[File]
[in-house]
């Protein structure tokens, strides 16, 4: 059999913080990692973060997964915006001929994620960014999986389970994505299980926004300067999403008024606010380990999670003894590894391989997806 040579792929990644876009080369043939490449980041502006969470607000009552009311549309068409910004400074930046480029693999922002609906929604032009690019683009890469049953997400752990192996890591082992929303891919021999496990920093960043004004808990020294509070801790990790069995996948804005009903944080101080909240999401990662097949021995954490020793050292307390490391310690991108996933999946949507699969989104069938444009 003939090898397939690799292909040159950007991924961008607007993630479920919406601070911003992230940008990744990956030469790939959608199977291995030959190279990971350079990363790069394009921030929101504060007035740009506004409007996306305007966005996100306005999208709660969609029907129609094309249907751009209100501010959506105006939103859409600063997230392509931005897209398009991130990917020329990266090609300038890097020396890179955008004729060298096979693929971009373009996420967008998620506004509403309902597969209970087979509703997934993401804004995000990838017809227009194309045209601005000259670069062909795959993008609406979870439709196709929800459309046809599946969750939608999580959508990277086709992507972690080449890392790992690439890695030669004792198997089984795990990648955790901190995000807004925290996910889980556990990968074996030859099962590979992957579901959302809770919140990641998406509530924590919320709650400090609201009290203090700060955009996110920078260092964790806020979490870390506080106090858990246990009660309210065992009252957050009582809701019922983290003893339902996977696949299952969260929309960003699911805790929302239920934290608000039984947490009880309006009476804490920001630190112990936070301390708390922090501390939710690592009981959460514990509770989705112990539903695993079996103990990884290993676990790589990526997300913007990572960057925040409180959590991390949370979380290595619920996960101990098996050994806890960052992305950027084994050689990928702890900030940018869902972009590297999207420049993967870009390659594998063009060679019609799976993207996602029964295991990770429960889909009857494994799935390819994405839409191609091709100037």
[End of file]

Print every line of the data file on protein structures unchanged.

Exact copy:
[in-house]
């Protein structure tokens, strides 16, 4: 059999913080990692973060997964915006001929994620960014999986389970994505299980926004300067999403008024606010380990999670003894590894391989997806 040579792929990644876009080369043939490449980041502006969470607000009552009311549309068409910004400074930046480029693999922002609906929604032009690019683009890469049953997400752990192996890591082992929303891919021999496990920093960043004004808990020294509070801790990790069995996948804005009903944080101080909240999401990662097949021995954490020793050292307390490391310690991108996933999946949507699969989104069938444009 003939090898397939690799292909040159950007991924961008607007993630479920919406601070911003992230940008990744990956030469790939959608199977291995030959190279990971350079990363790069394009921030929101504060007035740009506004409007996306305007966005996100306005999208709660969609029907129609094309249907751009209100501010959506105006939103859409600063997230392509931005897209398009991130990917020329990266090609300038890097020396890179955008004729060298096979693929971009373009996420967008998620506004509403309902597969209970087979509703997934993401804004995000990838017809227009194309045209601005000259670069062909795959993008609406979870439709196709929800459309046809599946969750939608999580959508990277086709992507972690080449890392790992690439890695030669004792198997089984795990990648955790901190995000807004925290996910889980556990990968074996030859099962590979992957579901959302809770919140990641998406509530924590919320709650400090609201009290203090700060955009996110920078260092964790806020979490870390506080106090858990246990009660309210065992009252957050009582809701019922983290003893339902996977696949299952969260929309960003699911805790929302239920934290608000039984947490009880309006009476804490920001630190112990936070301390708390922090501390939710690592009981959460514990509770989705112990539903695993079996103990990884290993676990790589990526997300913007990572960057925040409180959590991390949370979380290595619920996960101990098996050994806890960052992305950027084994050689990928702890900030940018869902972009590297999207420049993967870009390659594998063009060679019609799976993207996602029964295991990770429960889909009857494994799935390819994405839409191609091709100037």